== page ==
“I’m not choosing the best pair of pants, but what is the most artful photo,” said Baker. “I want to reconceptualize fashion photography and view it as art outside of a magazine. It is art without text or context. I’m looking for photos that tell a story, are compelling in the abstract and that draw you in and make you want to sit with them for a while.”
Paletti notes that much of the iconic fashion art of the 1920s and ’30s was originally used for retail or advertising purposes, but today, the photography is often considered collectible fine art. He hopes showcasing contemporary fashion photography fosters the conversation of art within a photograph. Photographers participating in The Voice of Louisville exhibition agree.
“I love the creative aspect of fashion,” said photographer and filmmaker Antonio Pantoja. “We often mix things that wouldn’t normally ever go together and create some of the most beautiful work. I saw my friend Clay Cook shoot a set with models in hard hats on a construction site, and it was breathtaking. I think that is so interesting because if you described it to someone verbally, they wouldn’t appreciate the beauty in it. They’d have to see it with their eyes. And to me, that is incredible.”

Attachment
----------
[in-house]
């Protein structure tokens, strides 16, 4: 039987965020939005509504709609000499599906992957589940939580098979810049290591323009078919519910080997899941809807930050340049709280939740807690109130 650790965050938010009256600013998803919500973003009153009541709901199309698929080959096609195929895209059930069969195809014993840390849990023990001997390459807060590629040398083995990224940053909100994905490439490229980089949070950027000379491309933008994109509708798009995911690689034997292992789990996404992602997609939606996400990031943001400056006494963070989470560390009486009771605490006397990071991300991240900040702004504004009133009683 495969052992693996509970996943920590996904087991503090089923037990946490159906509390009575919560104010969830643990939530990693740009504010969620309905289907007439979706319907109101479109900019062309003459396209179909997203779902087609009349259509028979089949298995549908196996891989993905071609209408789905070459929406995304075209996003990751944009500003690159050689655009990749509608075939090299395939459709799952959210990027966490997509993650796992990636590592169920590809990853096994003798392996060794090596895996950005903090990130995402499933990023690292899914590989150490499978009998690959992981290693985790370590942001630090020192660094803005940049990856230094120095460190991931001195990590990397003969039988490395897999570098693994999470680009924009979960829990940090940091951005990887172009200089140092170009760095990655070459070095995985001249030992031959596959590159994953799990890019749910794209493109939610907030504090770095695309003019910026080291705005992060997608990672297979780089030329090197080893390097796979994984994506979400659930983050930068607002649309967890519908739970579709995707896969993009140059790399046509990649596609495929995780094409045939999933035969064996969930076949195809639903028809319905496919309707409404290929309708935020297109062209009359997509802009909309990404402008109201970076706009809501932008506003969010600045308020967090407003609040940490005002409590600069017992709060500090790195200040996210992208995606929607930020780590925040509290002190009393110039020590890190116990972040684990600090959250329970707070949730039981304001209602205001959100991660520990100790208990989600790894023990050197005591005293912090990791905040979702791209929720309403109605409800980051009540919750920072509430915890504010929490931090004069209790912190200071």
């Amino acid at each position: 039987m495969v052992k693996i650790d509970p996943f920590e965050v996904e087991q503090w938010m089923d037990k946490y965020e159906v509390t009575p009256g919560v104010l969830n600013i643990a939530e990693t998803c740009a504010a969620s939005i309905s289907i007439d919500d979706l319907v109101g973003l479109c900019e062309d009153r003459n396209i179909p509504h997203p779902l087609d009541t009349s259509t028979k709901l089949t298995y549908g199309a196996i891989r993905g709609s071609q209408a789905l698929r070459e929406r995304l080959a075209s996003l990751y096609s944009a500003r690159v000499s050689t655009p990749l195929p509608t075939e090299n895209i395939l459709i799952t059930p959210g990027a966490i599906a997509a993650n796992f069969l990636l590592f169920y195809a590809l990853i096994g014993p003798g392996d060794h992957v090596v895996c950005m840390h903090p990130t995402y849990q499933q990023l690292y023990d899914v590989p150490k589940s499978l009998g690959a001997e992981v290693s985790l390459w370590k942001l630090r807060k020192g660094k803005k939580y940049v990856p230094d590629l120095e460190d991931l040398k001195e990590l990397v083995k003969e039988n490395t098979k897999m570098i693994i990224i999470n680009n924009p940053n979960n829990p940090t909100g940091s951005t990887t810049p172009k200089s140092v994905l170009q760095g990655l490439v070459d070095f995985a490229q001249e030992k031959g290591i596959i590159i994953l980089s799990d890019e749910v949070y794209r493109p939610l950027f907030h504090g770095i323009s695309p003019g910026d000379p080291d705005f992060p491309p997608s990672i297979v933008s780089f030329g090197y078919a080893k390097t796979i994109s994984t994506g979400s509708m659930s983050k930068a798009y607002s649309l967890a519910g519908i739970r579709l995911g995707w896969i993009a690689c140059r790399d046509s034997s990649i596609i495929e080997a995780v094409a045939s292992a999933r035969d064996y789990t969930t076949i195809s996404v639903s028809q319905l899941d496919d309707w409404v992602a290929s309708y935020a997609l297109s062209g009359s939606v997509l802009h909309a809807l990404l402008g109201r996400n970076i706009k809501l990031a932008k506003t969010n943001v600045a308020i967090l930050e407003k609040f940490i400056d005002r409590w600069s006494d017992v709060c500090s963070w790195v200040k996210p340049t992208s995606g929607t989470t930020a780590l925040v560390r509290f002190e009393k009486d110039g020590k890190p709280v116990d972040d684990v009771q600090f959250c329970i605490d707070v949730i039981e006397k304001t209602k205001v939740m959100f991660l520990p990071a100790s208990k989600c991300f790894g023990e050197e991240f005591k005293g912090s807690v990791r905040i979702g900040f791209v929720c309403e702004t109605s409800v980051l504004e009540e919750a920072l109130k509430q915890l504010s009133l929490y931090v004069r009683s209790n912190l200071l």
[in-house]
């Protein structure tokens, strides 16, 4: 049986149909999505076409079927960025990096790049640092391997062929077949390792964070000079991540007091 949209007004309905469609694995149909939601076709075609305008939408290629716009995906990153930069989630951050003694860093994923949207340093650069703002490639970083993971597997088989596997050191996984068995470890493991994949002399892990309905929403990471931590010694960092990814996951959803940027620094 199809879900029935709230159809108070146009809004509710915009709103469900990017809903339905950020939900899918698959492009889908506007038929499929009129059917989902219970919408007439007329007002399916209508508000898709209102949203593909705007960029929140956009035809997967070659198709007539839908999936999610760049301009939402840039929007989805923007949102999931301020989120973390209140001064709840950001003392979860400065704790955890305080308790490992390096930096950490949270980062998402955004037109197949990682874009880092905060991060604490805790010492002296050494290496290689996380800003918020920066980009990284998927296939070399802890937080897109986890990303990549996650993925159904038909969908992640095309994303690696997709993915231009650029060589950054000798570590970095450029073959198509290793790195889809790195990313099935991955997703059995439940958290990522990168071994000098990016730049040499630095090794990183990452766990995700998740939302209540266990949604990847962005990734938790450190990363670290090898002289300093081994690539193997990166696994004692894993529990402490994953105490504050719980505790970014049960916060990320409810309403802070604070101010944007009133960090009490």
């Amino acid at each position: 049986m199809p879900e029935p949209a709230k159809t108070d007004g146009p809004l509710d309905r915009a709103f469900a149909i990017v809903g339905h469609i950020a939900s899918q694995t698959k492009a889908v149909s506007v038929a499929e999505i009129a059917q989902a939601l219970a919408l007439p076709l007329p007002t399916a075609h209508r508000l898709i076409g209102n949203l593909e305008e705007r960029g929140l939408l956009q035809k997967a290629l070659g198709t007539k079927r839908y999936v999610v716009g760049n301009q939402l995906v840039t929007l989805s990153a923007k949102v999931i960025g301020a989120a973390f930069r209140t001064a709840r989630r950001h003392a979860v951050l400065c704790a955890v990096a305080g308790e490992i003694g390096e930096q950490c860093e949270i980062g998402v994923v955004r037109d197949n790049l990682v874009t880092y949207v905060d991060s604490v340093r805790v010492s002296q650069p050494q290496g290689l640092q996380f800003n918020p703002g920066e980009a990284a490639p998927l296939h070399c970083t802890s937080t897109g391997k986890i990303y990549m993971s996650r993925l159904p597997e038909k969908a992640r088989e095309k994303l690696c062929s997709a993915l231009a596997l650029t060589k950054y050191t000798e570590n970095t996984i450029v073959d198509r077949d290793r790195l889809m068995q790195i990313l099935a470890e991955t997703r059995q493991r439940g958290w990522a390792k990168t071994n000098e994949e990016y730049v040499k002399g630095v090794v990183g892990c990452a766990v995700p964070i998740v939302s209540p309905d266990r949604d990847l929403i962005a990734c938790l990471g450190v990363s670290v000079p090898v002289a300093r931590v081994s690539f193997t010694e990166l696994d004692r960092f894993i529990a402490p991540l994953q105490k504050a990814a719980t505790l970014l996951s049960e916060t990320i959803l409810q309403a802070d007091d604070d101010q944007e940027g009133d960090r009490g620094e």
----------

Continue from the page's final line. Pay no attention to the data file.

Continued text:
Clay Cook’s award-winning photography takes him across the globe, where his keen eye results in striking art. “I believe fashion is an art,” said Cook. “All photography is important, but it’s our job to create impactful images that not only hook the viewer but also try to create images that standout above the noisy digital landscape. A picture can be powerful. A picture conveys character, emotion, perception and a message through light, expression, position and place.